9 Tips for Building Better Brain Health

According to the APA 2021 Work and Well-being Survey, more than two in five workers plan to change jobs, up from one in three in 2019. Furthermore, the survey found a connection between on-the-job stress and the likelihood to look for a new job within the next year. Developing work habits that build better brain health has proven to help combat daily stress, reduce turnover, and improve productivity.

What is Brain Health?

Simply put, brain health is the mental well-being that makes you able to manage the demands of daily life. Loosely defined, ‘brain health’ was popularized as a substitute for ‘mental health’ to emphasize its treatability, coupled with an effort to destigmatize the subject. Because it underlies the ability to communicate, make decisions, and problem solve, brain health is critical in the workplace.

The good news is that both employers and workers can improve brain health even with small changes to daily habits. Importantly, changing these habits requires buy in and action from employers. First, leaders can educate their teams on how to build more healthy work habits. Second, they can model the better brain health behavior they want to see in the workplace. Finally, they can provide flexibility, ask for feedback, and show appreciation.

How to build more healthy work habits

1. Tackle the hardest tasks first

Research shows that people who tackle harder tasks first are more productive. That’s because doing hard tasks first ensures there is enough brain power required to complete more difficult tasks. For small tasks, it’s actually more productive to consider whether you need to perform them at all, rather than do them first.

2. Single-task instead of multi-task

Working on multiple tasks at a time causes our brain to switch back and forth. This mental “juggling” results in stress and takes a toll on productivity. Single-tasking is proven to not only help employees work faster but also produce higher quality work than working on multiple tasks or projects. Best practices for single tasking:

  • Block off time on your calendar to work on complex tasks and inform your teammates so they know you’re “offline.”
  • Technology that was supposed to help us be more productive has actually caused more distractions. Put phones away and log off of platforms that interrupt your focus, like IMs and Slack.
  • Take breaks, even while working on a small task. Try the Pomodoro technique (25 minutes of work followed by a 5-minute break), use other apps, or just a timer.
  • When a single task is completed, take a meaningful break, ideally outside or at least away from all screens.
  • Finish a task before starting a new one.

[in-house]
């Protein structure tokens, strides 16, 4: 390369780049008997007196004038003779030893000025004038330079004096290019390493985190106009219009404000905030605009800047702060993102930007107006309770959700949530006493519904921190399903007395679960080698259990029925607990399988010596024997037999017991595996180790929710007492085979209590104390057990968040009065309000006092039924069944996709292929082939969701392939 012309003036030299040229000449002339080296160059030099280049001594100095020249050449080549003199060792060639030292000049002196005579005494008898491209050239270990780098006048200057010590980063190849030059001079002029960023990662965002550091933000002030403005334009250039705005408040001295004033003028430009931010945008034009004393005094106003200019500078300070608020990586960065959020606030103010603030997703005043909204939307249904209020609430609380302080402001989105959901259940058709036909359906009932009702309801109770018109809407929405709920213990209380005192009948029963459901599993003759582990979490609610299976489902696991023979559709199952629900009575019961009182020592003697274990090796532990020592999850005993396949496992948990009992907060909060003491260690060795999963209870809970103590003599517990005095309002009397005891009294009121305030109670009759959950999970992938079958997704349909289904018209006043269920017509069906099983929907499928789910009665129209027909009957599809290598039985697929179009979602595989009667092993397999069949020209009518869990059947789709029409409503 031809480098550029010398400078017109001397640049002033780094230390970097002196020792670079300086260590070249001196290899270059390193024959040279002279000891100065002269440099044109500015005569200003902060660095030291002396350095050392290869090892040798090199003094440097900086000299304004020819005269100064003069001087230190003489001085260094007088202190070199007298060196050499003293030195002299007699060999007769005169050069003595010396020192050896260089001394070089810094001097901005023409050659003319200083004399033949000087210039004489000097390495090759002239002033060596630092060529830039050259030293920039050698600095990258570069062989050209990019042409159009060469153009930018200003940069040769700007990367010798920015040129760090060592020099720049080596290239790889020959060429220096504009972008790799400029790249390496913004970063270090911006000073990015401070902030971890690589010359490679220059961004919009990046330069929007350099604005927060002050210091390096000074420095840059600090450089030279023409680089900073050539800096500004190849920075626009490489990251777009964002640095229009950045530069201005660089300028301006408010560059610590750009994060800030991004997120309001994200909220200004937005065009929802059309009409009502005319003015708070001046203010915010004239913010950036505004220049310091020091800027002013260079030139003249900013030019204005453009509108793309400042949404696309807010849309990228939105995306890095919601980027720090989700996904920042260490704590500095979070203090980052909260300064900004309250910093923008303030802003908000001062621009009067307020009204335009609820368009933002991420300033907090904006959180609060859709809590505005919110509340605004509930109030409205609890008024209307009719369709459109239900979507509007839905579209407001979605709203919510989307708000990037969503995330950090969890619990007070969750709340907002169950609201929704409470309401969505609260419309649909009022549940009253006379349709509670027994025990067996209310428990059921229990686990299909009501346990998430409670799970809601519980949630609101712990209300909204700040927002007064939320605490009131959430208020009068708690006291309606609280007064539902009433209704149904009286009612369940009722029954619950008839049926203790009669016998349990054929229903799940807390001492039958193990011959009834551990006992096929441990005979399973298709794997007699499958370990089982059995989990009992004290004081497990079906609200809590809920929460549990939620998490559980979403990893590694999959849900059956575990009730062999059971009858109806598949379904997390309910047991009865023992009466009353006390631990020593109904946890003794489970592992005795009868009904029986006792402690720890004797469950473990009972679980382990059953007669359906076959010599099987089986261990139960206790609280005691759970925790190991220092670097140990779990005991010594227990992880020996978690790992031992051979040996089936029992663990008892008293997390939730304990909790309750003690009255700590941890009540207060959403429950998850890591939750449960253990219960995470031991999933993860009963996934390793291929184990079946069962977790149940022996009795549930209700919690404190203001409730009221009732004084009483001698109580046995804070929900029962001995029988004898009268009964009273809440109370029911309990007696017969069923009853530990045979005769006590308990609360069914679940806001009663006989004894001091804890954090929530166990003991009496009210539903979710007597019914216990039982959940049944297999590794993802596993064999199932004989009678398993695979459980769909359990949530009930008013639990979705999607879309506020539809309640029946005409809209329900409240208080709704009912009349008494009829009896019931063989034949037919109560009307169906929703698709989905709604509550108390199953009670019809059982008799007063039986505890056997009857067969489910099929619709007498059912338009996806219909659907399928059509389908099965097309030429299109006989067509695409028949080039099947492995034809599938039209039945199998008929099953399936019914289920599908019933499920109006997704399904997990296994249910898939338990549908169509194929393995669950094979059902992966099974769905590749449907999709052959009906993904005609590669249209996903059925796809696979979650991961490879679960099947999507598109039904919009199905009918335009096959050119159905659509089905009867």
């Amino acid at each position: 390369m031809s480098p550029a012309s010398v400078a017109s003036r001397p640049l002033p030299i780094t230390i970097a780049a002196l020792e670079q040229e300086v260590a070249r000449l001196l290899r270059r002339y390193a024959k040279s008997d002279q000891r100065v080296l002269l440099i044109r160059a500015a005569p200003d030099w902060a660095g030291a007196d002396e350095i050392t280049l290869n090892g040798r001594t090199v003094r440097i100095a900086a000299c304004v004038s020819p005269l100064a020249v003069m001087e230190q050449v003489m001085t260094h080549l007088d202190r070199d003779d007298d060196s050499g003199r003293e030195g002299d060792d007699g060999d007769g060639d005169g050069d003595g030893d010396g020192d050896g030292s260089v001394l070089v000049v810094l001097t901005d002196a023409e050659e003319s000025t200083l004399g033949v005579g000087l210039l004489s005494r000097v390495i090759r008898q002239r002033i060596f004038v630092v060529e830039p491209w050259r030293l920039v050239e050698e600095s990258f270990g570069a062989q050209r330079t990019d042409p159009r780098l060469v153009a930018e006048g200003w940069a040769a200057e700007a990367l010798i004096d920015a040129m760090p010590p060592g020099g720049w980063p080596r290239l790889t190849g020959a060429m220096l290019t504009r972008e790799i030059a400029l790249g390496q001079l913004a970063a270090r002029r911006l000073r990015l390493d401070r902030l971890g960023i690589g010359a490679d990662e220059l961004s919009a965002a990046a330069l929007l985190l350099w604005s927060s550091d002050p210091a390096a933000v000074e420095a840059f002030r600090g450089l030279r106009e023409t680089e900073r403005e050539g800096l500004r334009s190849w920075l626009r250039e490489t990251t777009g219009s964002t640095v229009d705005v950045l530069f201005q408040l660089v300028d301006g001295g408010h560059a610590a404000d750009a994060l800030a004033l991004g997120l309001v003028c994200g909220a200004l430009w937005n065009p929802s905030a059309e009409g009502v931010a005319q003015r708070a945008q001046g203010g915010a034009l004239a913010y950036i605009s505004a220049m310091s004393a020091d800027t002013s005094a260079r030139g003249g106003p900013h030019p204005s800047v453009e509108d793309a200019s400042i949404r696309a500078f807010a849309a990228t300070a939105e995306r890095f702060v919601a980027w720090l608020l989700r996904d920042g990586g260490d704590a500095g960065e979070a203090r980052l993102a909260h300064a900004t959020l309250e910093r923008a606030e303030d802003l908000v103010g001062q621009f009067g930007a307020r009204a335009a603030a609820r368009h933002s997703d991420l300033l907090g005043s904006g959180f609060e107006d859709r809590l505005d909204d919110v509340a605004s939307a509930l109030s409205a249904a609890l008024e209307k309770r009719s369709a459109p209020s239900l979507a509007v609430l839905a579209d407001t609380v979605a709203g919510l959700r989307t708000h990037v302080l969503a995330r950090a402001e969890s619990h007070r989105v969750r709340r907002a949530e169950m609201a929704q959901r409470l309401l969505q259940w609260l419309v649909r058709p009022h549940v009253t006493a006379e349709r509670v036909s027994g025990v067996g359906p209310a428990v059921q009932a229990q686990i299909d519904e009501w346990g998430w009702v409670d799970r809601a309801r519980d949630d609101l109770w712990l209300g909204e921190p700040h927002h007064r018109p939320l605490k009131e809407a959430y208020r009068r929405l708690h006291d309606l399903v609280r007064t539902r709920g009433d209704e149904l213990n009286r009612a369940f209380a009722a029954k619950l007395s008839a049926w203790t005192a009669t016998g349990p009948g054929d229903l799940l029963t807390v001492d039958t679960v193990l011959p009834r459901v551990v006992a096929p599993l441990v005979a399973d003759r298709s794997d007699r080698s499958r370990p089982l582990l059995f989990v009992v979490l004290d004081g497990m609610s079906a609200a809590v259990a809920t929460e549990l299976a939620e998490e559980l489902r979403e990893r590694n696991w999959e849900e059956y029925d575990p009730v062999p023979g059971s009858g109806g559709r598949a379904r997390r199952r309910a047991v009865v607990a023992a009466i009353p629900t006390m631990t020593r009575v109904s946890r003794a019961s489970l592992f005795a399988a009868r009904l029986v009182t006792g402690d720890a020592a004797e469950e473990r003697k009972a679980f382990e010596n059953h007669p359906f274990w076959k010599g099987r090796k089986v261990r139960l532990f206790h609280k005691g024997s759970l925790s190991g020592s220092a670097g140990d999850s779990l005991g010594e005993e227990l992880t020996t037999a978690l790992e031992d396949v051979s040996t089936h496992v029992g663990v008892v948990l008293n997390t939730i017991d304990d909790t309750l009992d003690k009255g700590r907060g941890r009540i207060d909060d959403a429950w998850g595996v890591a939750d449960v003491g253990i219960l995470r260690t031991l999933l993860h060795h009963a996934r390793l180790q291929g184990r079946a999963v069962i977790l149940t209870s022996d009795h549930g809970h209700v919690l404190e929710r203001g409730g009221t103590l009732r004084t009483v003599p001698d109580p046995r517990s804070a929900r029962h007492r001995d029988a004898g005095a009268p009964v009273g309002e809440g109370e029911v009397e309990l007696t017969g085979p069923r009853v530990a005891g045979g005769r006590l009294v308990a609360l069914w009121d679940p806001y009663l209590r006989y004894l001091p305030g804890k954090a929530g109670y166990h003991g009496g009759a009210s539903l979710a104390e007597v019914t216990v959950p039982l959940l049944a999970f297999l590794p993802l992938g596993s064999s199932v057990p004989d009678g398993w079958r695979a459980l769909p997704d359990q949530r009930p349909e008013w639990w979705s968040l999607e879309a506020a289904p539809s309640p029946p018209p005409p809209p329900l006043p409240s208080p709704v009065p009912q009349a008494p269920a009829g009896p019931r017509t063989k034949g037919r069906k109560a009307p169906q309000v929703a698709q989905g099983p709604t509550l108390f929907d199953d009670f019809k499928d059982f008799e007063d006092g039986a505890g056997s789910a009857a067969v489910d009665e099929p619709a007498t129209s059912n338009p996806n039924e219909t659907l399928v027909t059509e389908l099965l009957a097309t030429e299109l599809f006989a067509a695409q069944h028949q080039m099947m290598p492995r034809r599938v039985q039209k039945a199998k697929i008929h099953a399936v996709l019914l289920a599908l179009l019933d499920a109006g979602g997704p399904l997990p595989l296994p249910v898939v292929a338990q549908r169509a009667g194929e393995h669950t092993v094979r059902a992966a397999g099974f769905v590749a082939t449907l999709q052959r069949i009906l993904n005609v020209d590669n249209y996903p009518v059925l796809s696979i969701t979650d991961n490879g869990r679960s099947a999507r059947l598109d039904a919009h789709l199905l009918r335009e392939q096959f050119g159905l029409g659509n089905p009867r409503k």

3. Keep a to-do list, but the right kind

To-do lists are a proven tool to prevent work overload. Above all, when employees use them effectively, they are much better organized, leading to greater productivity. Best practices for writing to-do lists:

  • Write down single tasks, not goals
  • Have separate personal and work lists
  • Jot down tasks as soon as you think of them
  • Assign due dates to help plan the workweek
  • Limit the number of tasks in a single day
  • Revise your task list daily, to return to work fresh

How to help employees manage brain health

4. Model the better brain health behavior you want to see

  • Take paid leave and breaks and encourage your employees do the same. Make sure they have backups for their roles so work doesn’t pile up while they’re off.
  • Avoid emailing employees during non-work hours because they may feel pressure to constantly monitor and respond to email.

5. Set flexible hours for a win-win

  • The ability to choose when (and where) to work improves employee satisfaction, while employers benefit from their peak productivity hours.
  • Rigid work schedules often result in “presenteeism,” or lack of productivity that happens when employees are not fully engaged, often caused by stress.

6. Say no to pointless meetings—hold fewer, shorter, and more focused meetings while avoiding recurring meetings without an agenda.

7. Provide separate sick and vacation days so employees take necessary time off for their health.

8. Consistently ask for, listen to, and respond to employee feedback—Employee feedback is a powerful tool managers can use to identify and reduce stressors.

9. Show your appreciation—For many employees, positive feedback is a very strong motivator. Even a simple “thank you” goes a long way.


Brain health plays an important role in work/life balance, job satisfaction, and a positive company culture. Successfullly managing brain health at work can be a challenge. However, it can also be an opportunity to help employees build better habits, prevent mental health issues, and increase productivity and engagement.